The Real "Truth About the Economy:" Have Wages Stagnated?
Prof. Don Boudreaux responds to “The Truth About the Economy,” a recent video featuring former Labor Secretary Robert Reich (http://lrnlbty.co/z0ACuH). In the video, one of Reich’s key points is that most people’s wages have barely increased since 1980. However, when Reich’s numbers are examined in greater detail, his claim does not hold up. If you care about this issue, there are three things to consider:
- How inflation is calculated
- Benefits workers receive other than wages
- The distinction between statistics and individuals
The Real “Truth About the Economy:” Have Wages Stagnated?
In a recent video with over a million views, former labor secretary Robert Rice gives a three minute description of the truth about the economy. One of his key points is that, adjusting for inflation, most people’s wages have barely increased since 1980. Based on this claim, Rice argues several other controversial points about how the U.S. economy is in bad shape. But I think this claim about average wages demands closer scrutiny. If true, such wage stagnation would indeed be a serious indictment of the U.S. economy over the past three decades. Fortunately, Rice’s claim is based on a statistic too faulty to take at face value.
If you care about this issue, you need to consider also one, how inflation is calculated, two, the benefits other than wages that workers receive, and three, the distinction between statistics and flesh and blood individuals. Let’s look first at inflation. Adjusting for inflation, especially over long periods of time, is as much an art as it is science. Economists have developed several different methods for calculating inflation, each of which is considered legitimate, but which yield different results. It’s true that the calculated average hourly wage, adjusted for inflation using the Consumer Price Index or CPI, hasn’t risen much over the past 30 years. That’s the basis of Rice’s claim.
But what about the other methods for adjusting for inflation, methods no less respected than the CPI? As recent research from the Minneapolis Fed shows, using an index called the Personal Consumption Expenditure Deflator results in average hourly earnings rising by 10 percent between 1976 and 2006 rather than falling by 4 percent when adjusted with the CPI. Another widely respected inflation adjustor, the GDP Deflator, finds that real average hourly earnings rose even more over those years, by 18 percent. Those are just two of the other indices an economist could use. So I caution anyone against basing a firm conclusion on a statistic from a single index.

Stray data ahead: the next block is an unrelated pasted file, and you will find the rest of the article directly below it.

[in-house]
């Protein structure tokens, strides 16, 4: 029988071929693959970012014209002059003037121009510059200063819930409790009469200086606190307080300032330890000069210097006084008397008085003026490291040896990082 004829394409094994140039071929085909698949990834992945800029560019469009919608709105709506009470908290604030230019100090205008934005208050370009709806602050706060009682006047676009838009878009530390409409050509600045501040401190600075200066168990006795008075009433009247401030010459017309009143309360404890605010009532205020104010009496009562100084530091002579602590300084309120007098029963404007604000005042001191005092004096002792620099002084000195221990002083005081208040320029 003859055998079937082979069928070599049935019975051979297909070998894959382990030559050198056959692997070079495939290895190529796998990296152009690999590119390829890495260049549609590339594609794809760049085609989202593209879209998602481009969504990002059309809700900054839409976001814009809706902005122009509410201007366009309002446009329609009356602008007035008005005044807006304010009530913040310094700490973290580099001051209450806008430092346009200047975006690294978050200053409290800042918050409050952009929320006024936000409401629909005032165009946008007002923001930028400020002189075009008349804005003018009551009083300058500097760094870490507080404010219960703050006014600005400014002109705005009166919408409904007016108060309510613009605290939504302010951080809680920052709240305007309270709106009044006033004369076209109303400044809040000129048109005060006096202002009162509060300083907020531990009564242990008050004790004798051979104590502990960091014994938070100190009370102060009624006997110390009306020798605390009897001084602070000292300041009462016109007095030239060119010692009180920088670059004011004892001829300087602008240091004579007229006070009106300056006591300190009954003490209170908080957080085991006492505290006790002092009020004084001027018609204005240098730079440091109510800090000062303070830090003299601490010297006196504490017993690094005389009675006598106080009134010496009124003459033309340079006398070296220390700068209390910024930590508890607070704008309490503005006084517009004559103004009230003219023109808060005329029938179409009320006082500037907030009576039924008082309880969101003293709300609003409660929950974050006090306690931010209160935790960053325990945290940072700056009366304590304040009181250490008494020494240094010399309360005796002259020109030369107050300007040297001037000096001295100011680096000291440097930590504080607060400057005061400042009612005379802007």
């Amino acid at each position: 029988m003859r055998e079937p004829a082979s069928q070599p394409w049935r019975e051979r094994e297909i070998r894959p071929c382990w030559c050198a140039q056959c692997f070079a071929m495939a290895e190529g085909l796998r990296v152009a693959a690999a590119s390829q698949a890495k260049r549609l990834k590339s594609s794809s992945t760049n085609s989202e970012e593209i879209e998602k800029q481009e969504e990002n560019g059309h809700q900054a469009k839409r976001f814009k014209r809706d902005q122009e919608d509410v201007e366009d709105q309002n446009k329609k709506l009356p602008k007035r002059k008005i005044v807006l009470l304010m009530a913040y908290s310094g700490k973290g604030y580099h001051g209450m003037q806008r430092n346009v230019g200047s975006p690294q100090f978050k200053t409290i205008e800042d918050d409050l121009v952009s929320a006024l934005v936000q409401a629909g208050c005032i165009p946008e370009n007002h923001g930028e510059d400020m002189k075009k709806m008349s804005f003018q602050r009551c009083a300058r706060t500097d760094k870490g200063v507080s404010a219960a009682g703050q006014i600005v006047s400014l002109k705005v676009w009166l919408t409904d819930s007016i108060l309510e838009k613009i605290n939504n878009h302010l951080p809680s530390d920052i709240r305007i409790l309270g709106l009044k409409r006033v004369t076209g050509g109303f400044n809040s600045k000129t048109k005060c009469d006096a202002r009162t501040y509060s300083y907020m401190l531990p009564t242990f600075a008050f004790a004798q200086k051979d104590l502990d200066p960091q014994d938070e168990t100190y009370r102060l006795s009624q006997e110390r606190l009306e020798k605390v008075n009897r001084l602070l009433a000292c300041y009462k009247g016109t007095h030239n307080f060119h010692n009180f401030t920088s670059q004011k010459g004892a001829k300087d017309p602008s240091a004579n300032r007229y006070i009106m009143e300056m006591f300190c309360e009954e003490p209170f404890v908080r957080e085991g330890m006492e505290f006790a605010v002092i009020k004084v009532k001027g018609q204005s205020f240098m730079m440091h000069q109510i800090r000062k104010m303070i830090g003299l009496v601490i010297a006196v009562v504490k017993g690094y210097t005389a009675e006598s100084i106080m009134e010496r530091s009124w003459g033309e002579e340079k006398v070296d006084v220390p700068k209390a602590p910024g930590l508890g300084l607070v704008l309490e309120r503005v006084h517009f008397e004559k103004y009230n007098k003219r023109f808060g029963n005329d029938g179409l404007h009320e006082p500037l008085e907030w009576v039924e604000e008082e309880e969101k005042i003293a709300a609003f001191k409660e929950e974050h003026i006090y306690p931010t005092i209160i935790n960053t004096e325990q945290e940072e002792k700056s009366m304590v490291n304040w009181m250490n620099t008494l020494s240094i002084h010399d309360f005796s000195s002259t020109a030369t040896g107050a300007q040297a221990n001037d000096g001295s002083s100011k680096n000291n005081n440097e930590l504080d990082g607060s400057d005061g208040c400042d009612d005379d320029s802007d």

One reason for the ambiguity in adjusting for inflation is that it’s really difficult to account for improvements in the quality of goods and services. For example, a television in 2012 is a vastly superior product to one that you could buy in 1976. There’s simply no scientifically agreed upon way to account for such quality changes when adjusting for inflation.
My second point: fringe benefits that come with jobs, such as health insurance. While reasonable people can disagree about how best to measure inflation, no reasonable person disagrees that to accurately calculate a worker’s total compensation, all forms of compensation must be included, wages and salaries as well as benefits. Because fringe benefits have become a larger share of workers’ pay over the past 30 years, looking only at wages and salaries gives a false picture of the progress of worker compensation. For example, for the years 1976 through 2006, I estimate that the inclusion of benefits in worker pay results in average hourly wages rising by as much as 26 percent, depending upon the method used to calculate inflation.
My third point is the most important. Robert Rice confuses statistical categories with real people. When Rice says that since 1980, most people’s wages have barely increased, he gives the impression that most people have enjoyed nearly no economic gains over the past three decades. What he means is simply that the average wage adjusted for inflation with the CPI hasn’t gone up, but statistical results such as averages or medians can give a very misleading picture about what’s happened to individuals included in those groups. Here’s an example:
Let’s say that you annually keep track of the average height of your three kids. This year, their average height is, say, four feet two inches. Next year, you have a fourth child and you calculate the average height again. The addition of that infant will lower your kid’s average height even though each of your first three kids have grown in height during the year. Clearly you wouldn’t conclude from the lower average height of your children that your children are shrinking in size. That would be absurd. But the same reasoning applies to average wages.
The individuals behind the statistics have changed a lot since 1980. To name a few such changes: workers like me have gained more skills and now earn higher pay. Others have retired and others, very significantly, have joined the workforce for the first time. Especially noteworthy is the increasing rate at which women and immigrants have entered the workforce. These workers generally earn a lower than average pay, which pulls the statistic down, but not necessarily the actual pay of actual people.
Rice concludes by saying that a strong economy needs a strong middle class. He’s got that right. But the path to a strong middle class is not, as he suggests, higher taxes on the wealthy. Instead it’s the path that made the U.S. economy great in the first place: the hard work and great entrepreneurial ideas of individual people all acting in a free market.